It ends up being predictably mechanical by the third or fourth time it unfolds - "Okay, now here is where It is going to show up" - which sucks the momentum out of the whole thing even if many of the scenes on their own are great. By the time the gang gets together to confront It in the final act, the film's already been going for well over two hours, and while I personally enjoyed the company of most of these characters, I would've appreciated more scenes of the group rebonding with one another than off on their own solo adventures if they're all just going to play out identically one after the next.
That all said, even when the narrative starts to sag, it's bolstered by its performances. Mustafa and Ryan often feel regrettably wasted, just like their characters, but everyone else really gets the chance to shine throughout, particularly Hader and Ransone. The two of them are head and shoulders above an already solid cast, and the fact that we spend a lot of time again with the child cast highlights the duo's great effort to feel like genuine extensions of the work done by their younger counterparts, Finn Wolfhard and Jack Dylan Grazer. Though every character provides something different to the emotional center of the film, like Bill's everlasting grief and guilt over his brother's death, it's Richie and Eddie that provide the film with its true beating heart, and the two actors come out of the other end of the film as real highlights.
And then, of course, there's the eponymous creature itself, played in Pennywise form by Bill Skarsgard. Skarsgard's work remains as stellar - if not more so - as it was two years ago. There's nothing I can say about his performance that I haven't already said before, but the sheer presence of evil he carries with him on screen is so deliciously infectious that I wish we could've gotten more.
Like the first film, even when It isn't directly on screen, It's everywhere anyway, the creature's malice permeating every second of the film, such as the haunting opening sequence whose underlying horror is merely punctuated by It's appearance. And when It is on screen, the film really fires on all cylinders. A scene where Pennywise lures a young girl under a bleacher is fantastic, as is a scene set in a funhouse where Pennywise attempts to rob Bill of all hope about saving a local boy who lives in his old home. Even beyond that, sequences involving a dinner at a Chinese restaurant, a trip to Bev's old home, and a giant Paul Bunyan statue all stick out as great moments where It really drives home how much fun it has tormenting the poor souls it wants revenge against.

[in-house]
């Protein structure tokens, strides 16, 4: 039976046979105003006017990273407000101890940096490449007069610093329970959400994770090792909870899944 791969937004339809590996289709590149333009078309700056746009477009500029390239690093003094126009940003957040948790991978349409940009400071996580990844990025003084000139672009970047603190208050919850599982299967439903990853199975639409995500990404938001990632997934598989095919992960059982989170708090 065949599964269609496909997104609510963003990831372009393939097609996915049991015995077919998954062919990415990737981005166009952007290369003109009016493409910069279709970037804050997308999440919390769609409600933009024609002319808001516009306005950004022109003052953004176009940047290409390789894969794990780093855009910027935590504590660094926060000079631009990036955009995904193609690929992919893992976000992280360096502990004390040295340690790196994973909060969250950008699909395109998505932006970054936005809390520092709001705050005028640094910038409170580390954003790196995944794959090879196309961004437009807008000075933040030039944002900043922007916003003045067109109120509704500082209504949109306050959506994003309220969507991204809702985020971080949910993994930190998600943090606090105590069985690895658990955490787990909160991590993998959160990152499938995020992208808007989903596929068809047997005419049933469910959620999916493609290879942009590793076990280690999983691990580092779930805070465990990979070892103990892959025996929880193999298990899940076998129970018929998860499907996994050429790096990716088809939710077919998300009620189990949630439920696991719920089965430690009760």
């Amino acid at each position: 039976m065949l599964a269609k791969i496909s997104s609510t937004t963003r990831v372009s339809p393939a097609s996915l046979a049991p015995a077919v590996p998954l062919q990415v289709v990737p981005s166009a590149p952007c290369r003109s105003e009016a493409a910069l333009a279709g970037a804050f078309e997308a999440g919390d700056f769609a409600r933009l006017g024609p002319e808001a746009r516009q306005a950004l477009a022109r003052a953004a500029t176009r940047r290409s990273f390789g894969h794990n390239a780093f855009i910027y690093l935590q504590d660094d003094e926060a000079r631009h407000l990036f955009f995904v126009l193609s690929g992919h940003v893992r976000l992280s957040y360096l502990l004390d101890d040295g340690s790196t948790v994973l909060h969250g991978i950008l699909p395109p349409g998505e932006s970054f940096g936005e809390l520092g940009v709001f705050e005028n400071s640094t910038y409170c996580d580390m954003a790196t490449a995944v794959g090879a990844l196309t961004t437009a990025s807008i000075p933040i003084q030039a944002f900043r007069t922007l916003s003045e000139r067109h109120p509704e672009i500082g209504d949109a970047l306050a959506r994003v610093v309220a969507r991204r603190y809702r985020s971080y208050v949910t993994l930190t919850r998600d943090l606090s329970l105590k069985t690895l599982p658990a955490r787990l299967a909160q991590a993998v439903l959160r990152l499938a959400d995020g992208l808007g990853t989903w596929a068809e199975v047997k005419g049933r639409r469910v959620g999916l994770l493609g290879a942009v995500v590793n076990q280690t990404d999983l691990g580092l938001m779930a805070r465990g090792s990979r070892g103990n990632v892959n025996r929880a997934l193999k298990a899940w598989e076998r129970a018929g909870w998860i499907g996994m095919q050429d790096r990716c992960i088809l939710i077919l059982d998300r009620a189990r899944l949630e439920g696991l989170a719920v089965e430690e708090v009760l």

Equal parts scary and funny, Chapter Two serves as a great, if imperfect, companion piece to its predecessor. As an adaptation, both films are respectful to the source - even Stephen King himself gets a fun cameo here - despite a few missteps along the way. A lot of the heady, cosmic elements from the book, like Maturin the turtle and the weirdness of the Macroverse, are either teased or ignored completely, unfortunate for fans of the book who may have hoped the film went full bore with the larger ideas at play but understandable in their absence for the sake of making this story more palatable for wider audiences.
If you loved Chapter One, you'll undoubtedly enjoy Chapter Two. If Chapter One's faults were too much to handle, you'll likely find that Chapter Two doesn't radically change the game, as the two films really go hand in hand in terms of their similar strengths and weaknesses (to the point I'm holding back on this review to avoid reiterating much of what I wrote two years ago). For me, this Herculean - and successful - effort to capture the spirit of the book is what I appreciate most; even with changes I found myself disappointed by, such as the aforementioned waste of Henry Bowers, there were more made for the better, like having Mike present when the group and It have their final confrontation, something that doesn't occur in the book.
Muschietti and his team across both films have something to really be proud of with what they've accomplished. They've set a bar that modern King adaptations - like this year's serviceable but needless Pet Sematary - will have to strive to meet if they seek to stand out or risk falling face first into the dirt like The Dark Tower. Even among all the King stories that have made the jump to the big screen over the decades, this two-part event turned out to be one of the best and most consistently enjoyable, and I'm grateful we have it, warts and all.